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Why Steelers can’t worry about what happens in other stadiums

If the Steelers take care of business vs. the Ravens this week, they won’t have to worry about anything. If they don’t, what goes on in other stadiums in Week 17 will be of great concern.

NFL: New York Giants at Pittsburgh Steelers Jason Bridge-USA TODAY Sports

One of Steelers head coach Mike Tomlin’s newer “Tomlinisms” is “I (or we) can’t worry about what goes on in other stadiums.”

Tomlin usually makes that statement this time of year, when asked about possible playoff scenarios; that’s kind of ironic, because if there’s one thing Tomlin and his players have had to worry about in the final weeks of two of the past three seasons, it’s stuff going on in other stadiums.

A year ago, Pittsburgh entered its 2015 regular season finale needing a victory over the Browns (what’s the worry in that?), along with a win by the Bills over the Jets.

Three regular season finales ago, the Steelers needed a win over the Browns (kudos to Roger “Godell” Goodell for always thinking ahead and giving the men in black and gold one less thing to worry about in the final stadium they play in every year), as well as a victory by the Jets over the Dolphins (done); a victory by the Bengals over the Ravens (done); and a victory by the Chiefs over the Chargers (damn you, Ryan Succop).

Anyway, I guess Tomlin is right for not concerning himself with what takes place in other stadiums (that’s coaching cliche No. 999999), which is why it’s oh so important he and his crew take care of business this Sunday against the Ravens at Heinz Field.

If the Steelers win, they secure a division title, a playoff berth and perhaps a bit of a relaxing final Sunday of the regular season, both playing Cleveland in their stadium and glancing over at the scoreboard to see what the Raiders and Chiefs do in the stadiums they’ll be occupying; if things work out the right way, they could get an extra week of not having to play in any stadiums (they would earn a bye, silly).

If Pittsburgh doesn’t take care of business this week, this could mean a final week of playing the Browns, plus a whole lot of worrying and wondering if Vontaze Burfict and the rest of the Bengals will commit football kamikaze and lay down for Baltimore, just to stick it to their now very bitter AFC North rivals.

Or, if that disaster actually happens, and Cincinnati takes Week 17 off, there’s the added worry that the evil genius Bill Belichick will just pull every single one of his Patriots regulars—including Tom Brady, the big one—and allow his backups to take on the wild card-seeking Dolphins. (It’s doubtful even Belichick is an evil enough of a genius to devise a game-plan to defeat a playoff-desperate football team with 20 or so of his hand-picked scrubs.)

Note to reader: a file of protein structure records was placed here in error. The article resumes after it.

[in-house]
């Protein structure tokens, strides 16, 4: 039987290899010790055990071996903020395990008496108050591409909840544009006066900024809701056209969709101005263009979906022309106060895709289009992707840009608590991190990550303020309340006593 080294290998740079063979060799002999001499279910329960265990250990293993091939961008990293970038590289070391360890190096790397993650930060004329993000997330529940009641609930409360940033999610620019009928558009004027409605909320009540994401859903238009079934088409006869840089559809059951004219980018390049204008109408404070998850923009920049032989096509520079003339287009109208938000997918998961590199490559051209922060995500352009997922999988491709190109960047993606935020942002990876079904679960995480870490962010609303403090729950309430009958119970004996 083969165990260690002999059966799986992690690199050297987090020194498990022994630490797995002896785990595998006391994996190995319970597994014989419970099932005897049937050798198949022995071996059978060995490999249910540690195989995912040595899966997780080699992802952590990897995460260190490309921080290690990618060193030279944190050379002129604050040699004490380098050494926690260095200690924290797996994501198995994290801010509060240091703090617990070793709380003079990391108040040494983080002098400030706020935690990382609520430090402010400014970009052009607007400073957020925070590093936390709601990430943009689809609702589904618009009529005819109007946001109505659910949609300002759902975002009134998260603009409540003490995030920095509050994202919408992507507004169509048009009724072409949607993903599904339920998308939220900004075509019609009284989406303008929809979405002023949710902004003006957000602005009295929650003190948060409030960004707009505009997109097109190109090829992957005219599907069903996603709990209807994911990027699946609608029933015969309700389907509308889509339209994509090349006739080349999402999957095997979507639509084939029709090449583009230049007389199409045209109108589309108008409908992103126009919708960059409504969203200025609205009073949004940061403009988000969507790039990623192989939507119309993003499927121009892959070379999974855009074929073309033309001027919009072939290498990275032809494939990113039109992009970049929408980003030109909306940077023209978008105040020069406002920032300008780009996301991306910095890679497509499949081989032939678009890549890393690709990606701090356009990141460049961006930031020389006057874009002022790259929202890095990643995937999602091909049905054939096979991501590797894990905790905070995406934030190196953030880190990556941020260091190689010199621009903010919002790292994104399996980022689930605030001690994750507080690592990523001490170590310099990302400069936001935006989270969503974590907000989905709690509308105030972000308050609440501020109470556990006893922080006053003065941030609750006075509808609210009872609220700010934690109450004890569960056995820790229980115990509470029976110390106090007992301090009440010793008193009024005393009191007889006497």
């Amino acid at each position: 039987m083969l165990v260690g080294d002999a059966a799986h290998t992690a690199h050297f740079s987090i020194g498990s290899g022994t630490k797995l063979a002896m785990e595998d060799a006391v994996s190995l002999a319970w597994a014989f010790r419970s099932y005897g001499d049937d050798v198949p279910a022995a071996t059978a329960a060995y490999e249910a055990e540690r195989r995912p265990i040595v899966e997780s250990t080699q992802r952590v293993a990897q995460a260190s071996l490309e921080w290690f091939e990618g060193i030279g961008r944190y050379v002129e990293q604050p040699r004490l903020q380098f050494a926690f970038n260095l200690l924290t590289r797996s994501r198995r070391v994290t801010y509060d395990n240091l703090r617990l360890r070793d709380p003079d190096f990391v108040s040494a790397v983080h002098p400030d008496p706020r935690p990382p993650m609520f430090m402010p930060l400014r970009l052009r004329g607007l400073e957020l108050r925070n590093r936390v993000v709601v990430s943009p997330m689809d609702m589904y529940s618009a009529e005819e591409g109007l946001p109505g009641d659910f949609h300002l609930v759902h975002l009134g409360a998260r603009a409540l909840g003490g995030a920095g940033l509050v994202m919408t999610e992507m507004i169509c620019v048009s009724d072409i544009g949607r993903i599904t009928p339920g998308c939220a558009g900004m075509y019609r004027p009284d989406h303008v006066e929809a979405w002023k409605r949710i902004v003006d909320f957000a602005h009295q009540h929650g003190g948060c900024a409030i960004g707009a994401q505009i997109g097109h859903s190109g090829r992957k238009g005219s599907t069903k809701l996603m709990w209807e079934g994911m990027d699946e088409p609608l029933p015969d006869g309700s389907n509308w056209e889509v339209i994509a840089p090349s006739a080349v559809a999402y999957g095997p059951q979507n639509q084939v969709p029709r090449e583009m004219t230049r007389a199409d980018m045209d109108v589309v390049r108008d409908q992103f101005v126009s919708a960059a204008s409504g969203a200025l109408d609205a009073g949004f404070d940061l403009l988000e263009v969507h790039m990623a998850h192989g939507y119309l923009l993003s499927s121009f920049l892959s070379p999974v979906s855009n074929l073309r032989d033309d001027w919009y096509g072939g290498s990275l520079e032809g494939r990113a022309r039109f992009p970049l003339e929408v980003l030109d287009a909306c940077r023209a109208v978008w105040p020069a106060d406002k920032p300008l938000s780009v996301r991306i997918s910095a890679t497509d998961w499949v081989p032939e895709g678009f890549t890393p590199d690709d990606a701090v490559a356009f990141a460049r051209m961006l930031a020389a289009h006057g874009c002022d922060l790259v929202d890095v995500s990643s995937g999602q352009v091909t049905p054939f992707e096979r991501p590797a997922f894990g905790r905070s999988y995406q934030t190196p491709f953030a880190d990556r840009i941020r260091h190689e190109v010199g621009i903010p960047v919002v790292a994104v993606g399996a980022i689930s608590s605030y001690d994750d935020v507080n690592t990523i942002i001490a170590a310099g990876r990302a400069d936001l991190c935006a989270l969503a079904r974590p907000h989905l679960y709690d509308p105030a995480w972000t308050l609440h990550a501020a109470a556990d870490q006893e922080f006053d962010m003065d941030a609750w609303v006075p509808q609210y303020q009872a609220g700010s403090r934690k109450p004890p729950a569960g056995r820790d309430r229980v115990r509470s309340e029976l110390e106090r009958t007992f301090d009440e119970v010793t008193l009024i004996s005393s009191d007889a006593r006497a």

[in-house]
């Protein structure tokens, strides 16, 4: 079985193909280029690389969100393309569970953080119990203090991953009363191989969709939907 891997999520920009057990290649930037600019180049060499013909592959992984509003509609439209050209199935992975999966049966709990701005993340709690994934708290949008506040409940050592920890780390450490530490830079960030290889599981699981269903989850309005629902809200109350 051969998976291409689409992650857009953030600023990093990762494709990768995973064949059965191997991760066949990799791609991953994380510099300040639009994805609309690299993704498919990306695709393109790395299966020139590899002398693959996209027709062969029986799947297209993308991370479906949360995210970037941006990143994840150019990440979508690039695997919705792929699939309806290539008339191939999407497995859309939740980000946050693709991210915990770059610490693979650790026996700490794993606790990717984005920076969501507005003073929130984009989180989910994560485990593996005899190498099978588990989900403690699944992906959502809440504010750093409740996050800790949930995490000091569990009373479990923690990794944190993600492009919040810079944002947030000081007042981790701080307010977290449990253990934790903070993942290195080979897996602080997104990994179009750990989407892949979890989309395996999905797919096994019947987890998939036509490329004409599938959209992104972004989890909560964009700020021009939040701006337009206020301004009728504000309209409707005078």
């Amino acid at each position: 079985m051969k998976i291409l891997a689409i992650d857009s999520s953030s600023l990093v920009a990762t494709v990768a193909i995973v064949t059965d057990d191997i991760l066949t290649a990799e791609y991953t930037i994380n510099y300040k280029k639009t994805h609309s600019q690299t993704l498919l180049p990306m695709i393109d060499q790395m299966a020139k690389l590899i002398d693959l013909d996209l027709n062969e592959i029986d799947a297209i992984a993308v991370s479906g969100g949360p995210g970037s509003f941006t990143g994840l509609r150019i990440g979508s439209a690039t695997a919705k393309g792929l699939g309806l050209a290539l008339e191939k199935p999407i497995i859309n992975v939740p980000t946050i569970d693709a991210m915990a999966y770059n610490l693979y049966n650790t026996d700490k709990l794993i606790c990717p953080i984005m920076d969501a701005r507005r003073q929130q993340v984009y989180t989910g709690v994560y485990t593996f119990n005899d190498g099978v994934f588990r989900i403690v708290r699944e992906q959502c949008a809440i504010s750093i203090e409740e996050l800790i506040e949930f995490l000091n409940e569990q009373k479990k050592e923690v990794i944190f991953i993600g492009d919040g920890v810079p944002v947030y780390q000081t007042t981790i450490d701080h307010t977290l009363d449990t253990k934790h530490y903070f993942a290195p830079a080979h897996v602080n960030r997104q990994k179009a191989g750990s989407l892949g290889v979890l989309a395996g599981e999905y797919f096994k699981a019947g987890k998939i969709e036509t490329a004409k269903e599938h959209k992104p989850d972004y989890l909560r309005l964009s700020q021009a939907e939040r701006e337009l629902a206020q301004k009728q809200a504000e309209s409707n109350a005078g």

And, even if the Bengals don’t leave work early and Belichick is hell-bent on finishing the regular season with a 14-2 record, this doesn’t mean someone, somewhere, won’t pull an Eagles and attempt a two-point conversion, when, gosh darn it, the smart play would be to go for one.

This is what Philadelphia (5-8 and hopelessly out of the playoff race) did last week, after scoring a last-second touchdown to pull within one point of the Ravens at M&T Bank Stadium.

Years ago, in a galaxy far, far away, the Eagles would have been forced to kick an extra point and head straight to overtime (nothing but pride to play for, be damned). But in this era of the New Hope (was the Force Awakens set in the before or after time of the 1977 release, and where does Rogue One fit in chronologically?), Philadelphia had the option of going for two. Convert, and you’re 6-8. Miss it? no big whoop.

Turns out, it was no big whoop, as Carson Wentz’s pass fell incomplete, and the Ravens escaped with a 37-36 victory, along with the old, reliable hope that they’ll be able to remain Pittsburgh’s Krpytonite (see what I did there?) and walk out of Heinz Field Christmas night with the upper-hand in the AFC North battle.

Do the Steelers want to count on Marvin Lewis (who may or not be Cincinnati’s coach by January 1) making the sound decision as it pertains to a post-touchdown conversion attempt in the final week? Do they want to worry about whether or not Belichick will banish Brady and the rest of his starters to the locker room of Gillette Stadium and force them to watch Varsity Blue, a la Michael Scott and The Office?

I’m guessing both scenarios would be less than appealing, which is why the Steelers simply must take care of business this week versus Baltimore.

If they do that, Mike Tomlin will only have to worry about what happens at Heinz Field in Week 17 (and if he wants to take his players on a January booze cruise, it won’t really matter).